From Best to Better: Moving the D&I Practice Forward
March 19, 2012
Sara Taylor

I think we deserve some credit. We in the Diversity and Inclusion profession have taken an unknown, unidentified practice and shaped it into a discipline that adds incredible value to our organizations and we’ve done that in just a few decades! Yet, as a young profession, I think we have a long way to go to reach our full potential. There is much that is yet to be solidified, researched, discovered or invented, which creates an exciting environment for us.

So, how do we get there? We take full advantage of the few opportunities to network, learn and question together with our D&I peers, particularly at conferences like the Multicultural Forum happening this week in Minneapolis, MN. We need to squeeze events like this dry and come away satiated with new information and perspectives. deepSEE has been involved in this particular conference for over a decade and I can’t speak highly enough of it. If you plan to attend, join us at our booth in the resource fair or at our session, “From Best to Better: New Practices for Organizational Success across Difference” on Thursday afternoon.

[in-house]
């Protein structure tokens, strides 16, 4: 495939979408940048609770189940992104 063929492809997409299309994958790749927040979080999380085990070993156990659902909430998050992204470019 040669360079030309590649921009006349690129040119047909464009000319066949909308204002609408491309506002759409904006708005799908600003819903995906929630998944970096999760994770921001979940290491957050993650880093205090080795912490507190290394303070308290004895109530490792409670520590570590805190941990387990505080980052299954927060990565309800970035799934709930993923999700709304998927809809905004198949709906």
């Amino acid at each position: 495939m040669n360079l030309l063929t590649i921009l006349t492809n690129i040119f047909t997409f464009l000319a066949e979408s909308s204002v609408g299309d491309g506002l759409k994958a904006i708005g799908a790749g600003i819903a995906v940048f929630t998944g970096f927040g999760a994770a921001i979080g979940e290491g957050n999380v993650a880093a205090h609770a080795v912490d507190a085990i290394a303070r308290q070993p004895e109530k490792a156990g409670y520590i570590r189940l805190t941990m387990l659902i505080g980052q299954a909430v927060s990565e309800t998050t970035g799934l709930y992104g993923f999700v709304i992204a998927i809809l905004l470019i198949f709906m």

Way to go JCP - deepSEE Blog
February 21, 2012
Sara Taylor

Way to go JCPenney! I just saw the CNN interview with Ronald Johnson, JCP’s CEO. He speaks of his response to the group “One Million Moms” and their campaign against Ellen DeGeneres and JCP for choosing her as their spokesperson. Johnson is an example of the kind of courageous leader we need at the helm in today’s organizations. He did a values check and it was simple. He said JCP values integrity and DeGeneres is “probably the highest integrity person that is in America these days.” Simple. She continues to be their spokesperson. It really can be that easy!

Most CEOs still buckle when a controversy involving Diversity hits them. What we need is more bravery and sincere support at the helm. So I praise you for that, Mr. Johnson. But I also have to say that I humbly have a critique for you. You also mention that JCP still operates from the perspective of the founding name of the company from 110 years ago, “The Golden Rule,” and also believes in that philosophy to treat others as you would like to be treated. I respectfully suggest that this may in fact be an ineffective approach. Please consider this: you have different perspectives, needs, values, etc. from those around you and therefore, what may be respectful to you may not be respectful to them. They may actually prefer that you not treat them as you would like to be treated. Consider instead, the Platinum Rule and treat others the way they want to be treated. That approach, matched with your courage to stand behind Diversity will make you even more effective as a leader!!

Effective anti-racism campaign? deepSEE Blog
February 10, 2012
Sara Taylor